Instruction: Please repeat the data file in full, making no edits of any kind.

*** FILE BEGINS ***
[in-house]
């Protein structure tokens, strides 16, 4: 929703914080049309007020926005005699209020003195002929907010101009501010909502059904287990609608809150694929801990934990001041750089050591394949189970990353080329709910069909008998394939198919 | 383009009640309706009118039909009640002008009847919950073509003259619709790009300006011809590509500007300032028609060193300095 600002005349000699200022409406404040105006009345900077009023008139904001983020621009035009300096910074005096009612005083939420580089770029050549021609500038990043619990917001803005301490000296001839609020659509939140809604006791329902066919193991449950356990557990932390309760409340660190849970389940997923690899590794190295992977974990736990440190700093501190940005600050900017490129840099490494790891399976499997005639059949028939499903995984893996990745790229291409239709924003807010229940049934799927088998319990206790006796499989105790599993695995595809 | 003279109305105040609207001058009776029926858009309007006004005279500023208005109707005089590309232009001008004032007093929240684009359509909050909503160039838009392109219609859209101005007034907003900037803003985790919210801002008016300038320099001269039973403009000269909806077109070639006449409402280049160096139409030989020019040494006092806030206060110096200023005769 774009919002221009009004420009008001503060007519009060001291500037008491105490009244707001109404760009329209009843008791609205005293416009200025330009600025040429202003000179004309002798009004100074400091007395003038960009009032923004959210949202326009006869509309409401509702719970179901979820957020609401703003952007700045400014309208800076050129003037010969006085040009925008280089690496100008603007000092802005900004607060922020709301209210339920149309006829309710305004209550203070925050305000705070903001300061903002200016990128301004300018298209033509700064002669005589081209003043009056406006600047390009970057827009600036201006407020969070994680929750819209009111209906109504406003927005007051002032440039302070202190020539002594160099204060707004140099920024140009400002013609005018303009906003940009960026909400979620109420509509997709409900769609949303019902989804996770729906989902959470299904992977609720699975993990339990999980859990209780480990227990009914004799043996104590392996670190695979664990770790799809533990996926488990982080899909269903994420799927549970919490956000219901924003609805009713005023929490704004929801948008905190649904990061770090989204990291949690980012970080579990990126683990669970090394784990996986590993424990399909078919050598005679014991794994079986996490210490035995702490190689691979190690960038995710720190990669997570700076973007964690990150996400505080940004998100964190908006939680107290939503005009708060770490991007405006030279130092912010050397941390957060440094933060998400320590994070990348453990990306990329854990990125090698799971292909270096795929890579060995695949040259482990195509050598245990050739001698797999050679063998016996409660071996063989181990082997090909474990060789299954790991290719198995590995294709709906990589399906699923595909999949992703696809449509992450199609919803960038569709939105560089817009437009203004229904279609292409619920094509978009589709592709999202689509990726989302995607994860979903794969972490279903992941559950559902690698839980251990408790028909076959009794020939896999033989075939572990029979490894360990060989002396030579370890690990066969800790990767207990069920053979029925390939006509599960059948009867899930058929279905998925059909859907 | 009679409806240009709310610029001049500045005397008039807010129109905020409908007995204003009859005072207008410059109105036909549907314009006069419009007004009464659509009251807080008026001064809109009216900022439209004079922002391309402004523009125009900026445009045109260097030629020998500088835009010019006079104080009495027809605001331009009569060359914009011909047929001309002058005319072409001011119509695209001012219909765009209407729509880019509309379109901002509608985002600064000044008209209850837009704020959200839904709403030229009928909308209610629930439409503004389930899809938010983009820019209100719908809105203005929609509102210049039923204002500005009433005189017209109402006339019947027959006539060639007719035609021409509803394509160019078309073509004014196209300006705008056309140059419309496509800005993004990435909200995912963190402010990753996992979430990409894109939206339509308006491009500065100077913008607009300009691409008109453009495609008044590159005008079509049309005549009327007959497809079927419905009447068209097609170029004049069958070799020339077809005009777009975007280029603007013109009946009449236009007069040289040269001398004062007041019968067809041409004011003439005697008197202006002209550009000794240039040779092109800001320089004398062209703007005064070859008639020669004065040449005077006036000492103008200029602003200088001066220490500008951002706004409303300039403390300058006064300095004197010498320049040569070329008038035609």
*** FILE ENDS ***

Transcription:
[in-house]
């Protein structure tokens, strides 16, 4: 929703914080049309007020926005005699209020003195002929907010101009501010909502059904287990609608809150694929801990934990001041750089050591394949189970990353080329709910069909008998394939198919 | 383009009640309706009118039909009640002008009847919950073509003259619709790009300006011809590509500007300032028609060193300095 600002005349000699200022409406404040105006009345900077009023008139904001983020621009035009300096910074005096009612005083939420580089770029050549021609500038990043619990917001803005301490000296001839609020659509939140809604006791329902066919193991449950356990557990932390309760409340660190849970389940997923690899590794190295992977974990736990440190700093501190940005600050900017490129840099490494790891399976499997005639059949028939499903995984893996990745790229291409239709924003807010229940049934799927088998319990206790006796499989105790599993695995595809 | 003279109305105040609207001058009776029926858009309007006004005279500023208005109707005089590309232009001008004032007093929240684009359509909050909503160039838009392109219609859209101005007034907003900037803003985790919210801002008016300038320099001269039973403009000269909806077109070639006449409402280049160096139409030989020019040494006092806030206060110096200023005769 774009919002221009009004420009008001503060007519009060001291500037008491105490009244707001109404760009329209009843008791609205005293416009200025330009600025040429202003000179004309002798009004100074400091007395003038960009009032923004959210949202326009006869509309409401509702719970179901979820957020609401703003952007700045400014309208800076050129003037010969006085040009925008280089690496100008603007000092802005900004607060922020709301209210339920149309006829309710305004209550203070925050305000705070903001300061903002200016990128301004300018298209033509700064002669005589081209003043009056406006600047390009970057827009600036201006407020969070994680929750819209009111209906109504406003927005007051002032440039302070202190020539002594160099204060707004140099920024140009400002013609005018303009906003940009960026909400979620109420509509997709409900769609949303019902989804996770729906989902959470299904992977609720699975993990339990999980859990209780480990227990009914004799043996104590392996670190695979664990770790799809533990996926488990982080899909269903994420799927549970919490956000219901924003609805009713005023929490704004929801948008905190649904990061770090989204990291949690980012970080579990990126683990669970090394784990996986590993424990399909078919050598005679014991794994079986996490210490035995702490190689691979190690960038995710720190990669997570700076973007964690990150996400505080940004998100964190908006939680107290939503005009708060770490991007405006030279130092912010050397941390957060440094933060998400320590994070990348453990990306990329854990990125090698799971292909270096795929890579060995695949040259482990195509050598245990050739001698797999050679063998016996409660071996063989181990082997090909474990060789299954790991290719198995590995294709709906990589399906699923595909999949992703696809449509992450199609919803960038569709939105560089817009437009203004229904279609292409619920094509978009589709592709999202689509990726989302995607994860979903794969972490279903992941559950559902690698839980251990408790028909076959009794020939896999033989075939572990029979490894360990060989002396030579370890690990066969800790990767207990069920053979029925390939006509599960059948009867899930058929279905998925059909859907 | 009679409806240009709310610029001049500045005397008039807010129109905020409908007995204003009859005072207008410059109105036909549907314009006069419009007004009464659509009251807080008026001064809109009216900022439209004079922002391309402004523009125009900026445009045109260097030629020998500088835009010019006079104080009495027809605001331009009569060359914009011909047929001309002058005319072409001011119509695209001012219909765009209407729509880019509309379109901002509608985002600064000044008209209850837009704020959200839904709403030229009928909308209610629930439409503004389930899809938010983009820019209100719908809105203005929609509102210049039923204002500005009433005189017209109402006339019947027959006539060639007719035609021409509803394509160019078309073509004014196209300006705008056309140059419309496509800005993004990435909200995912963190402010990753996992979430990409894109939206339509308006491009500065100077913008607009300009691409008109453009495609008044590159005008079509049309005549009327007959497809079927419905009447068209097609170029004049069958070799020339077809005009777009975007280029603007013109009946009449236009007069040289040269001398004062007041019968067809041409004011003439005697008197202006002209550009000794240039040779092109800001320089004398062209703007005064070859008639020669004065040449005077006036000492103008200029602003200088001066220490500008951002706004409303300039403390300058006064300095004197010498320049040569070329008038035609």